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REVIEW – A Quiet Place

October 13, 2018 Leave a comment
Directed by: John Krasinski
Produced by: Michael Bay, Andrew Form, Brad Fuller
Written by: Bryan Woods, Scott Beck, John Krasinski
Edited by: Christopher Tellefsen
Cinematography by: Charlotte Bruus Christensen
Music by: Marco Beltrami
Starring: Emily Blunt, John Krasinski, Millicent Simmonds, Noah Jupe, Cade Woodward
Year: 2018

 

Damn. Who knew that Krasinski had this in him? Always an affable actor, Krasinski’s work behind the camera, unfortunately, has been less than… well, good up until this point. Krasinski made his directorial debut in 2009 with the David Foster Wallace adaptation Brief Interviews with Hideous Men, which seemingly passed through the public consciousness without much notice. It took another seven years for the actor-turned-director to take another shot at directing with 2016’s The Hollars, a star-studded family dramedy that similarly fizzled. Luckily, Krasinski seemingly isn’t one to back down, as his third film, A Quiet Place, is an unexpected, drastic departure from his previous two productions, with the director putting together a fairly intense, bold horror film that has me wondering if he just hadn’t found his niche until now. Read more…

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REVIEW – Beauty and the Beast (2017)

March 21, 2017 2 comments
Directed by: Bill Condon
Produced by: David Hoberman, Todd Lieberman
Screenplay by: Stephen Chbosky, Evan Spiliotopoulos
Edited by: Virginia Katz
Cinematography by: Tobias Schliessler
Music by: Alan Menken
Songs by: Howard Ashman, Alan Menken, Tim Rice
Starring: Emma Watson, Dan Stevens, Luke Evans, Kevin Kline, Josh Gad, Ewan McGregor, Stanley Tucci, Audra McDonald, Gugu Mbatha-Raw, Ian McKellen, Emma Thompson, Nathan Mack
Based on the 1991 film Beauty and the Beast and the fairy tale by Jeanne-Marie Leprince de Beaumont
Year: 2017

 

It’s hard to take a movie like Beauty and the Beast and review it on its own terms. It would be easy to compare this film to Gus Van Sant’s remake of Psycho, which infamously almost exactly remade the original film, save for a few stylistic choices, color cinematography, a new cast, and the fact that the film was absolute crap. I’ve heard some compare this film, however, to a new cast simply taking over what is essentially a theatrically released play, which is certainly a nice and valid sentiment. The problem with that, however, is this doesn’t excuse the fact that this 2017 edition is still ultimately inferior to the otherwise identical original. Read more…

2014 IN REVIEW: My Top Films of the Year

February 22, 2015 1 comment

The LEGO Movie - Batman and Benny

I saw so many movies this year, I honestly couldn’t pick the best movie. The selection was so wide because I saw so many, I honestly couldn’t pit movies I just enjoyed versus films I admired. So, this year, I’ve decided to do something different — I separated them into genres. it’s not exactly what you might expect – Guardians of the Galaxy isn’t in sci-fi, for instance, because it’s much more of an adventure film in space.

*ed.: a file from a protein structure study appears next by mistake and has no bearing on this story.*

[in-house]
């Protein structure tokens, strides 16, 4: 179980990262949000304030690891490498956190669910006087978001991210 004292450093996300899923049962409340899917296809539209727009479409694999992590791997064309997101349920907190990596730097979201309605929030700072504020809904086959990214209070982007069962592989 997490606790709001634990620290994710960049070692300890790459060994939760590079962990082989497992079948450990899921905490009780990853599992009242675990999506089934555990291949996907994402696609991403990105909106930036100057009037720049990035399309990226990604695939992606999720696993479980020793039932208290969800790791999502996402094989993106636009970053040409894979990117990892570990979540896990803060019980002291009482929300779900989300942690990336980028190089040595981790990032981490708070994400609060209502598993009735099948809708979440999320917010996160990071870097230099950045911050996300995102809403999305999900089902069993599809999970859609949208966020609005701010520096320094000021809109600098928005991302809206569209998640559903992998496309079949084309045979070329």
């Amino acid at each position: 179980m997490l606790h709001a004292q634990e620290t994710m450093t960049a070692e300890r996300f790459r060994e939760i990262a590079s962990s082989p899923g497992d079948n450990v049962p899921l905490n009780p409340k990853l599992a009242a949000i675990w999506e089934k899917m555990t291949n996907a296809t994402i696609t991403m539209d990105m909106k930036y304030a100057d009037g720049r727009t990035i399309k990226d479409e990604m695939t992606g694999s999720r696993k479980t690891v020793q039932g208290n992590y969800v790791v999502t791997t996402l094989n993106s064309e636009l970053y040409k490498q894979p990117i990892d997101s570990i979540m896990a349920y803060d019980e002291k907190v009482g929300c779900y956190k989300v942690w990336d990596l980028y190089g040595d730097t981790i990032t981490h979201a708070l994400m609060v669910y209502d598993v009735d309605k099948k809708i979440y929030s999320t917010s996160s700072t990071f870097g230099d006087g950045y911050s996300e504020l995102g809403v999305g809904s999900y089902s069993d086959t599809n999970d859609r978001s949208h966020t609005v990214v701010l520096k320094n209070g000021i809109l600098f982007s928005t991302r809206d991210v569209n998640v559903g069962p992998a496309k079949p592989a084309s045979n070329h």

I’ve ordered these based on gut instinct overall, however, and so you’ll be able to see what I (currently) favored over others. That being said, however, all of these movies are fantastic.

I’m tired of explaining things, honestly. The process of doing the year in review this year was a lot longer than I intended. So, yeah. You know the drill. Read below! Read more…

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REVIEW: Rare Exports: A Christmas Tale

December 17, 2014 7 comments
Rare Exports: A Christmas TaleDirected by: Jalmari Helander
Produced by: Petri Jokiranta
Screenplay by: Jalmari Helander
Story by: Jalmari Helander, Juuso Helander
Edited by: Kimmo Taavila
Cinematography by: Mika Orasmaa
Music by: Juri Seppä
Starring: Onni Tommila, Jorma Tommila, Tommi Korpela, Rauno Juvonen, Per Christian Ellefsen, Ilmari Järvenpää, Peeter Jakobi, Jonathan Hutchings, Risto Salmi, Jens Sivertsen, Sigmund Bøe, Olav Pedersen, Nils M. Iselvmo
Based on the 2003 short film Rare Exports Inc. by Jalmari Helander and Juuso Helander
Year: 2010

 

Santa Claus has largely been portrayed as being a saintly old man who travels the world delivering gifts to children on Christmas night, but that’s largely been because most productions are based on the image cultivated by American pop culture – you know, the one seen in film and on soda cans. Some films have attempted to stray from this mostly by making a point of it, incorporating some traditions while adapting and adding their own twists – Rise of the Guardians still portrayed him as a large, jolly man, but also a Russian brawler who will gleefully leap into battle with dark forces, while Arthur Christmas had Santa and his crew of elves leading a technologically advanced operation that adapted to each culture they visited, though Santa, by default, was still largely influenced by the traditional Santa. It seems like a hard thing to get away from, and it can largely become pretty stale, no matter what twist they may put on it. Rare Exports, as its name suggests, is as far from tradition as one can get from tradition without losing any semblance of who the central figure is supposed to be, though. Read more…

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